Begin the lesson with this little slide show that gives examples of regular language then shows the kids the "email" language. As I read through it, I felt it was more of a "texting" language, so point this out to the kids beforehand so they KNOW you know. Regardless, this is a lesson they'll enjoy for it's obviously unique focus.
Give each student a copy of the Email/Text vs Letter worksheet about the snow day. They will easily identify which is which. They are then to write their own letter and email/text version of that letter. Expect this activity to be lively as they've been given permission to write in a way that is typically discouraged.
I think this is a good lesson to teach the kids on a few levels. First of all, it's a good way to be a bit more current with their world. One would argue that it's still behind the times because studies say email will be obsolete soon, but it's closer to their "language." Second, they definitely give thought to converting a regular letter to text and vice versa. They are thinking about syntax and ideas, whether they realize it or not. Finally, they are writing with purpose and showing the way to best connect with their audience.
I have done comparisons of email writing and letter writing in the past, but nothing I created for my students has come close to how cool this activity by Carmen Luisa Perez Amaro is. I considered adapting it, but realized that I didn't want to change a thing. Here is a link to her website. It is worth checking out for this activity and many other useful ones.
The skills the kids are practicing with this lesson relate to writing for audience and purpose. They must organize their thoughts to determine how they plan to communicate their ideas with each method once they are practicing their own writing. These descriptions will be categorized and easily identified as to whom they would be received by the best.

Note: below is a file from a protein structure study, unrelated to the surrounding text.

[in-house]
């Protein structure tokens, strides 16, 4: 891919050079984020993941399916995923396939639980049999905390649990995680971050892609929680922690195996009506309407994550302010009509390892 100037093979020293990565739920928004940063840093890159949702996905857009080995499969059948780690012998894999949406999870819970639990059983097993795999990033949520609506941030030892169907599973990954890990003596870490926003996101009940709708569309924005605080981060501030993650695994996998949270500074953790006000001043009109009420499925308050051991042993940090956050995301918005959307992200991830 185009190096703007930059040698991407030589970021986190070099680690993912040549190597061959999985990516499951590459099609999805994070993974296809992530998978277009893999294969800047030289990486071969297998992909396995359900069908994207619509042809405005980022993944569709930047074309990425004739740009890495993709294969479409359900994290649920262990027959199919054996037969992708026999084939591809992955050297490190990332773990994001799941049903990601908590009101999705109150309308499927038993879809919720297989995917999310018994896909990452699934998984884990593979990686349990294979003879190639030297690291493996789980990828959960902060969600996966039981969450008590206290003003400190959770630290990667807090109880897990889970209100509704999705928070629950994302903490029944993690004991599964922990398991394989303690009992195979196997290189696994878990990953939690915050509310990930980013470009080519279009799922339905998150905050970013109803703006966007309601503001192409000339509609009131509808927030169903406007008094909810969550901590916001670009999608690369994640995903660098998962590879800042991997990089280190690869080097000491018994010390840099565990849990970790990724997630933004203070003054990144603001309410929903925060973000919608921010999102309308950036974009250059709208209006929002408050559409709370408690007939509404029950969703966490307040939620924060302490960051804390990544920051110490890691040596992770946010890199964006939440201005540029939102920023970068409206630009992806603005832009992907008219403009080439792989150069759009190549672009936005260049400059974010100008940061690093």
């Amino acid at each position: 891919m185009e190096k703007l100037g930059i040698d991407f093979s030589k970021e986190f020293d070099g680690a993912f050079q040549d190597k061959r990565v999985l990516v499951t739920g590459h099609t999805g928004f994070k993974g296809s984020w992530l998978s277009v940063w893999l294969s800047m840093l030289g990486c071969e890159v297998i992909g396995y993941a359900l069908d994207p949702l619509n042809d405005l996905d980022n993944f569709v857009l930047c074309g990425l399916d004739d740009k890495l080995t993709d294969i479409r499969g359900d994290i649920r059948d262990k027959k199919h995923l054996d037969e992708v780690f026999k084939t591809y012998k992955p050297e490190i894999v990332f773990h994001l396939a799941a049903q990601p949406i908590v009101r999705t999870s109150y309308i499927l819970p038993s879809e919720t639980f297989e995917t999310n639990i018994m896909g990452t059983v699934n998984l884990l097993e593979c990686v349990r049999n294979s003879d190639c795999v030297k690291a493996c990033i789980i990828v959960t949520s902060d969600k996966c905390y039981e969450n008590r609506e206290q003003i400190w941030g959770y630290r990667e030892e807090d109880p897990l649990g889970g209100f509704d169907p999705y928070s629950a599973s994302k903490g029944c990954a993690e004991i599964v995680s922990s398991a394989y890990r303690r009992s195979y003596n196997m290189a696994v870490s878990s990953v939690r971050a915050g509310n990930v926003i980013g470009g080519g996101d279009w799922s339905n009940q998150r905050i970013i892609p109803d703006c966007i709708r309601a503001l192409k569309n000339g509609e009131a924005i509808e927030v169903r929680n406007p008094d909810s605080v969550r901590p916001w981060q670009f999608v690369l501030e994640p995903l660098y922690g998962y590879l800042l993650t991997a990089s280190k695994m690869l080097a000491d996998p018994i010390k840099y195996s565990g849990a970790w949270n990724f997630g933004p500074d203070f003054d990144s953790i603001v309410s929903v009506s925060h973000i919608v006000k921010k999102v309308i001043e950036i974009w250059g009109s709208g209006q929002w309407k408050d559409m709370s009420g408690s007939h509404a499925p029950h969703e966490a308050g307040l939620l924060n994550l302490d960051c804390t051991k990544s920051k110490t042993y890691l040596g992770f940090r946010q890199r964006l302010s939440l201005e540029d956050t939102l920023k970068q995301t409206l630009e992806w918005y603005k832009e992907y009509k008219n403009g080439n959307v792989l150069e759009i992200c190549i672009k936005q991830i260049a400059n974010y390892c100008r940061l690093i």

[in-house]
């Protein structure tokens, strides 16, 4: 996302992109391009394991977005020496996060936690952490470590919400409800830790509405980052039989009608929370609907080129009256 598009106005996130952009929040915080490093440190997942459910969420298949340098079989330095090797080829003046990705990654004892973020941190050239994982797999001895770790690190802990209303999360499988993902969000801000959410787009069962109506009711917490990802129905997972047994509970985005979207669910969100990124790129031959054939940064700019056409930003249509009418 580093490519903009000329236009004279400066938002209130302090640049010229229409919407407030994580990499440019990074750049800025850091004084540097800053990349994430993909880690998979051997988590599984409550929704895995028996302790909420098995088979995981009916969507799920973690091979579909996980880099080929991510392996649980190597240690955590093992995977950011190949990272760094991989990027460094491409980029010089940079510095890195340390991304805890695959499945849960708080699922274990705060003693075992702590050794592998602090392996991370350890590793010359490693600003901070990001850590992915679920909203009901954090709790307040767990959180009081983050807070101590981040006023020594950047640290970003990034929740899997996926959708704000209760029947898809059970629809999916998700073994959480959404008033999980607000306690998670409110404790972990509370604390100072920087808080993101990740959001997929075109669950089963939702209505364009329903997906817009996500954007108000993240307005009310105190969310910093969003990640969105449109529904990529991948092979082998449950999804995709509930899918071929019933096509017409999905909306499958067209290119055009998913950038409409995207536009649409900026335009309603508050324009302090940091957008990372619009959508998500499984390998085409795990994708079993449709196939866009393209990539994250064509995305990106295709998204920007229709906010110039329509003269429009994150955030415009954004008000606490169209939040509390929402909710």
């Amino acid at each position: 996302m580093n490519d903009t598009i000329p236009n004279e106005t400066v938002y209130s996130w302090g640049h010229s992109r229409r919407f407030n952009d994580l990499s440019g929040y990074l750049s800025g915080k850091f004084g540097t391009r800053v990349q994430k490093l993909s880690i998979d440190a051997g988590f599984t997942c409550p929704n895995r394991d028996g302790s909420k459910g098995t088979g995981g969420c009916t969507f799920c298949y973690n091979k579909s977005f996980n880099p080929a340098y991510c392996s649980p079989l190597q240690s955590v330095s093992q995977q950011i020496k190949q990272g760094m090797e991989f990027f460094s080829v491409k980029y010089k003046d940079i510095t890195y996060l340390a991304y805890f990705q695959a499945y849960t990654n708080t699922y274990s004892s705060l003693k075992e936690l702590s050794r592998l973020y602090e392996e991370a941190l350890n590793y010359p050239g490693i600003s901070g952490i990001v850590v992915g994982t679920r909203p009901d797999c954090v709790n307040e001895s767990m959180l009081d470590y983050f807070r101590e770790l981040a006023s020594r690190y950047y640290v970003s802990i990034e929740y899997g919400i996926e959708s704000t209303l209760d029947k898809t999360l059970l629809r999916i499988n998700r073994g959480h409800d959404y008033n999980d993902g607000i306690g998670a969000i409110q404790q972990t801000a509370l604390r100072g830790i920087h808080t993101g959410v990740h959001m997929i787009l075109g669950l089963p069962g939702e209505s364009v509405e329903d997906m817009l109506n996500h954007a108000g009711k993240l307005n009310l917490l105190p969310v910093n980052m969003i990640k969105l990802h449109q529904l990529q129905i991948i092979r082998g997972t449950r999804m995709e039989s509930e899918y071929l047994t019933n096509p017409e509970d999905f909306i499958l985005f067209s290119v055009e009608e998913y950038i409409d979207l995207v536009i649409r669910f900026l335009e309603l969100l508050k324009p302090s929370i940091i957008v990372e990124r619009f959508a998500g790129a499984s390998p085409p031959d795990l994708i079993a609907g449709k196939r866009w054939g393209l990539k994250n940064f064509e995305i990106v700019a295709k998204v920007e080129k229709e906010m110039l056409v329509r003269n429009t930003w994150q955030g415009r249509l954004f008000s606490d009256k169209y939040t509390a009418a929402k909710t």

The gist of this lesson is that the kids will read an example of an informal email (presented in email format) and an example of an informal letter. Differences between the two are explained and the kids then read a list of descriptions and must identify which is email and which is letter. The students then place phrases into categories of email and letter. In class discussion, ask who should each type of correspondence go to?
An answer key is included in the last two pages. This is a lesson I know my kids are going to enjoy!
Reviewing the differences between Email and Letters should be a breeze after the previous activity. Indeed, the class will be aware of even the most subtle of ideas now. They will complete the Email vs Letter worksheet to detail the contrasting information between the two. The enjoy the opportunity to show me their "superior knowledge" of texting, and letting me know that some of the ideas they found in the library book were already outdated.
After they fill in the categorized worksheet, we discuss the reasons they answered as they did. They think of clever responses. In the student example displayed in resources, it's clear that there are multiple ways to fill in these differences. I enjoyed seeing what the kids came up with because some didn't even occur to me. This makes for a fun discussion at the end of the lesson.